Brett Knowles

Brett Knowles, Global OKR Coach & Consultant

Here are some tips to aid you in implementing OKRs across large organisations:

  • The OKRs should be clearly linked to that area's strategy and strategic priorities
  • In the ideal world, you will have the opportunity of setting the OKRs at the corporate level before cascading them down or rolling them across the organisation. (In our experience, this occurs many times, but certainly not in all opportunities. Often an organisation will want to pilot OKRs in some portion of the organisation to test their value inside that organisation, and therefore you're not starting at the top of the organisation.)
  • When you are not starting at the top of the organisation, work with the team to decipher their connection with the corporate level strategy. This interpretation will be the “ Northstar” for the scope of the organisation you're working on. (Note: there is nothing new here. The leadership team within that scope of your organisation is already responsible for interpreting the corporate strategy within their area. you merely need to capture that assessment.)
  • Carefully set the boundaries to the area for which you are setting up the OKRs to protect yourself against scope creep. That said, it is critical to note that no Department ever works on their own, and as you Cascade or roll OKRs across the organisation you always need to consider cross-functional objectives and key results
  • Involvement is critical, especially with respect to the previous point - make sure you have participation from the closely associated areas
  • As you build each area, maintain both a document with that organisations “OKR Best Practices (guidelines)” and a data dictionary so that where common KRs are required, everyone is pulling from the same source
  • Establish three internal Community of Practice that caters to the three levels of participation: Managers, Champions, and Users
  • Communicate, communicate, communicate
Walter Ferrer

Walter G Ferrer, Transformation Expert

  • Always Train from the top (i.e., Board, C-suite, and so on), over-communicate to ensure transparency, and ensure leaders state their commitment and remain consistent on their OKR behaviours
  • Build a community of practice/centre of excellence
  • Understand your rockstar facilitators and change experts, turn them into OKR coaches, look at agile coaches for the skill profile. Enlist Chief of Staff/COOs
  • Develop them through executive coaching programs independent of their tenure or seniority. They will be OUR NINJAS! 
Ellen Duwe

Ellen Duwe, OKR & Transformation Expert

  • Implement OKRs from top to bottom. Start with one hierarchical level at a time. In a perfect world, management goes first in using transparent OKR goals to achieve high-level strategic goals. After 6 months or so, the level below management starts working with OKRs, and after another 6 months, the level below them. That way, you ensure higher levels of support for OKRs. And leaders actually know how OKRs work and are more likely to be able sparing partners for their teams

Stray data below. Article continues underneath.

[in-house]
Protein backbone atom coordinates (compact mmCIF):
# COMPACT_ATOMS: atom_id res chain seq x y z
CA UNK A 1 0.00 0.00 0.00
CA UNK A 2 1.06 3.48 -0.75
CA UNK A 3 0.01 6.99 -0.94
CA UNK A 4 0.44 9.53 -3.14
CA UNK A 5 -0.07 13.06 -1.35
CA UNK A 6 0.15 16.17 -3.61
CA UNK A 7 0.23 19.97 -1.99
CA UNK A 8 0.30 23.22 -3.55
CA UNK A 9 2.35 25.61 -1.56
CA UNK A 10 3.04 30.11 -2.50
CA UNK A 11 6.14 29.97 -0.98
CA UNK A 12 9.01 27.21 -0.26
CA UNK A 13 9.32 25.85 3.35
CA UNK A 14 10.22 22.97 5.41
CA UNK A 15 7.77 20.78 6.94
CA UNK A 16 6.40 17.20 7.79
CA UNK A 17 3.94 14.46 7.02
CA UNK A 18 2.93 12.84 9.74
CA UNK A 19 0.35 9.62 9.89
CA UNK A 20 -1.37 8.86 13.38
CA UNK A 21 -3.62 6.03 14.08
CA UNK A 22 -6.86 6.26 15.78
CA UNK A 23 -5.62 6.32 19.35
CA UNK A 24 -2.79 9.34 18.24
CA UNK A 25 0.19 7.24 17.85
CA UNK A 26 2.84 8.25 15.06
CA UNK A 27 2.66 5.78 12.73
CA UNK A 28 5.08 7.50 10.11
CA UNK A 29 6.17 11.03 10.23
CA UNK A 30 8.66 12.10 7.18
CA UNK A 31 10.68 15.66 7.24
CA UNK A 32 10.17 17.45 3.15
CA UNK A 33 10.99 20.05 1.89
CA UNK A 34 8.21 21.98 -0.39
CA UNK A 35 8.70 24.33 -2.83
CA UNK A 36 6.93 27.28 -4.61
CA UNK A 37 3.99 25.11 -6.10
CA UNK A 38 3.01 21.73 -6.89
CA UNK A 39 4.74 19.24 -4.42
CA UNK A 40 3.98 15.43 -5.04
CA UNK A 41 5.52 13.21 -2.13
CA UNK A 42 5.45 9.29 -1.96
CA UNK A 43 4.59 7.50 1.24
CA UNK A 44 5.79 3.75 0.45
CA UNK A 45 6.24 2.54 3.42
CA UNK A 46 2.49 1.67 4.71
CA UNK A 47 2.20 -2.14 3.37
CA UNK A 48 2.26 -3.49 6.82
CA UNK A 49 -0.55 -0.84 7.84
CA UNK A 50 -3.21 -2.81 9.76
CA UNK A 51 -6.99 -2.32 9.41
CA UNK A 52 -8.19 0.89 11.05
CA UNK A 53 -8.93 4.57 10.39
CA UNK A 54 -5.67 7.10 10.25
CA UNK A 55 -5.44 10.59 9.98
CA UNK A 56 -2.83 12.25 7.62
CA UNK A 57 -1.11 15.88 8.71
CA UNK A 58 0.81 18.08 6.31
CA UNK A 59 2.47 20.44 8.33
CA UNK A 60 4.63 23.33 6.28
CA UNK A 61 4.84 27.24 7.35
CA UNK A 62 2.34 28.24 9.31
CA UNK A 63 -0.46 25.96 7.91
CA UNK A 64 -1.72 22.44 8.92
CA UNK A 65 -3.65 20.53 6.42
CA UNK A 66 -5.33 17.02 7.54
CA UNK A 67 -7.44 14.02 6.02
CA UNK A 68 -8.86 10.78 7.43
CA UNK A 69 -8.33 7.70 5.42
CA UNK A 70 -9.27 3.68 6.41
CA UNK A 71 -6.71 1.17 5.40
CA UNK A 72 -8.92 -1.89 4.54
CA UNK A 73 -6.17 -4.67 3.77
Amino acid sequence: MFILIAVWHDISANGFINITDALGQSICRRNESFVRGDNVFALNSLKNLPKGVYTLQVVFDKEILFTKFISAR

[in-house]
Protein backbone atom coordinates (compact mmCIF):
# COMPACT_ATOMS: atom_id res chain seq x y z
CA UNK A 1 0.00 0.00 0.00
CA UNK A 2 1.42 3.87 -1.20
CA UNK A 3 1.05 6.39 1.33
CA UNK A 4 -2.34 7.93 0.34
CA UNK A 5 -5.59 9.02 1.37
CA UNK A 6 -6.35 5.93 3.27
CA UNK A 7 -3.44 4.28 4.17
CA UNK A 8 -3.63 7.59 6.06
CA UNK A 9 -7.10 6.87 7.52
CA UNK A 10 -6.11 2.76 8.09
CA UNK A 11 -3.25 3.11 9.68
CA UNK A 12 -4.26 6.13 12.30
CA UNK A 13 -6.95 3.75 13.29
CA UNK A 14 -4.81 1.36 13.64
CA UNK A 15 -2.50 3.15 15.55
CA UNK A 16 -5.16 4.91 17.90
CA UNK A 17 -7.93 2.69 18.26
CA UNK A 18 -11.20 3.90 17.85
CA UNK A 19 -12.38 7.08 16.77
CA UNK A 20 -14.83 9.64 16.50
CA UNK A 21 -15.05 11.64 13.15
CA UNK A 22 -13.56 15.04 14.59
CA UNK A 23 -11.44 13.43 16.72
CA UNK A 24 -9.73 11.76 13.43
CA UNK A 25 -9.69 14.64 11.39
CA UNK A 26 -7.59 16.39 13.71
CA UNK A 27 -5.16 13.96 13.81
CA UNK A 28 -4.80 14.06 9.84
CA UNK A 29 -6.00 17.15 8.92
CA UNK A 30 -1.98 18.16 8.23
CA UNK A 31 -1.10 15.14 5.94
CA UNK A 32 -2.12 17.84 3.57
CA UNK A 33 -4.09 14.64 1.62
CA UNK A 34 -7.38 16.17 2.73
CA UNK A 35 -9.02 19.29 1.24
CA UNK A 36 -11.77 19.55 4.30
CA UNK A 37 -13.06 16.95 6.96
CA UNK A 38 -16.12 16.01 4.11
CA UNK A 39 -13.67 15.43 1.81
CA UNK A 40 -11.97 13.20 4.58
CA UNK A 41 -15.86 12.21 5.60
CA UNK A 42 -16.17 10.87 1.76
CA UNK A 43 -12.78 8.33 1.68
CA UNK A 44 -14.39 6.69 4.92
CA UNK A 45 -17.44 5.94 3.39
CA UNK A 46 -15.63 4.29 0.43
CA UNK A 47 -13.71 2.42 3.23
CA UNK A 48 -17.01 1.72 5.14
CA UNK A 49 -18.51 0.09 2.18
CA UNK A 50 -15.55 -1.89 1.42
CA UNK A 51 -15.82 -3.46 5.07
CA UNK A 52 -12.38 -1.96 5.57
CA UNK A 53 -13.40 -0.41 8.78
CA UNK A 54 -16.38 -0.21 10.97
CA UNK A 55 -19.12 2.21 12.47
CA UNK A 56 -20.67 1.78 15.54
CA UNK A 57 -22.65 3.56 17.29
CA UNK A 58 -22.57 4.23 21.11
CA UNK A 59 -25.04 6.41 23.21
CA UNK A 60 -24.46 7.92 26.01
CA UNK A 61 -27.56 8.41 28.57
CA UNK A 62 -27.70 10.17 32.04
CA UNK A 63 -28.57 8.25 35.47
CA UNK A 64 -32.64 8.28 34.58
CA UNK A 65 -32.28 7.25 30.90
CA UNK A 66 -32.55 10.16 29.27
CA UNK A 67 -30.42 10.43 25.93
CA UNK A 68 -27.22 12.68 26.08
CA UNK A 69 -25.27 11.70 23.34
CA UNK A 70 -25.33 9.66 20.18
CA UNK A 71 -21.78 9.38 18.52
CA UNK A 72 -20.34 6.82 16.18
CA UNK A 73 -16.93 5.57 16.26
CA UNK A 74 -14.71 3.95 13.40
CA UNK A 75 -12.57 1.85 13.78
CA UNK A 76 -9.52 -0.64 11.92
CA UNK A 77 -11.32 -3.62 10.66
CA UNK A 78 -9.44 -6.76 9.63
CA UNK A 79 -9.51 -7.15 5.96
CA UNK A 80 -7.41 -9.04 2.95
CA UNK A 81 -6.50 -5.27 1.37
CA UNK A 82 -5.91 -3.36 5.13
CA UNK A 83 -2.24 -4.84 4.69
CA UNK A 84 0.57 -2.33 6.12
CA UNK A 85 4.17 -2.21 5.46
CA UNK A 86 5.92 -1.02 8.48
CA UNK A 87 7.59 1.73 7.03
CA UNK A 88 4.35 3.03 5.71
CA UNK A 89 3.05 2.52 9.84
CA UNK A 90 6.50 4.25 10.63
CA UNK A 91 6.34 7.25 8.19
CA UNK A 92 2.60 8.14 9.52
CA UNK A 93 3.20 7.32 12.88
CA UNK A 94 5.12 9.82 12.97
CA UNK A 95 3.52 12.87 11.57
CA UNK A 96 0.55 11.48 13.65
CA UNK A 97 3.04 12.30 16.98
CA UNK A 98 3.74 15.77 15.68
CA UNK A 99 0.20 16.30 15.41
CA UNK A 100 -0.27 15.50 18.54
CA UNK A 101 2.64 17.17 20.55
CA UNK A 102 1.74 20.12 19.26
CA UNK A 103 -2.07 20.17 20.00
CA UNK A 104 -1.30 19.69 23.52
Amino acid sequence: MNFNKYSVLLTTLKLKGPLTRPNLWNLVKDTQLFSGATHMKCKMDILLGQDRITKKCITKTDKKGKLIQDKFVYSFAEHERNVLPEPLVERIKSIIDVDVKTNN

• If a top-down implementation is not the way to go at your organisation, scale OKRs along your customer journey by using OKR to work cross-functionally between Marketing and Sales, for example
  • Plan time for teams to review and comment on the other teams’ OKR during the “drifting phase”
  • Use a software solution that allows for company-wide transparency
Ronaldo Menezes

Ronaldo Menezes, OKR & Agile Coach

  • Make sure that top management is clear about the company's purpose and, based on this, build strategic pillars involving strategic representatives from each area and CEO
  • Be clear about what problems OKRs will solve in your company
  • Start by implementing OKRs in smaller areas and use lessons learned to create cases that can be used to disseminate OKRs in new areas
  • Select and train HR Key users in the use and dissemination of OKRs with top management
Monica Batsleer

Monica Batsleer, Senior Partner of OKR Matrix

We have been recommending some precautions which may have a big impact on the implementation of OKRs in Large Organisations. In the past, most companies implemented processes in a massive way, all at once to avoid different cultures and if I could at least cite 1 tip of what NOT to do, this would be it.

Yes, the decision can be corporate, but the implementation must consider subcultures, whether regional, business model, or existing practices. People need to understand OKR implementation as an evolutionary process to actively participate in it and have a clear understanding of the expected goals. The implementation process must be carried out in stages, preferably in layers, where heads and managers can act as multipliers and mentors as OKR permeates the company. 

OKR must be adopted as an organisational process and not as a project: it must be incorporated into governance and connect with other strategic and people management processes. It must be clear that any changes require close monitoring by the Change Managers to accelerate the transformation and act on points of resistance or difficulty.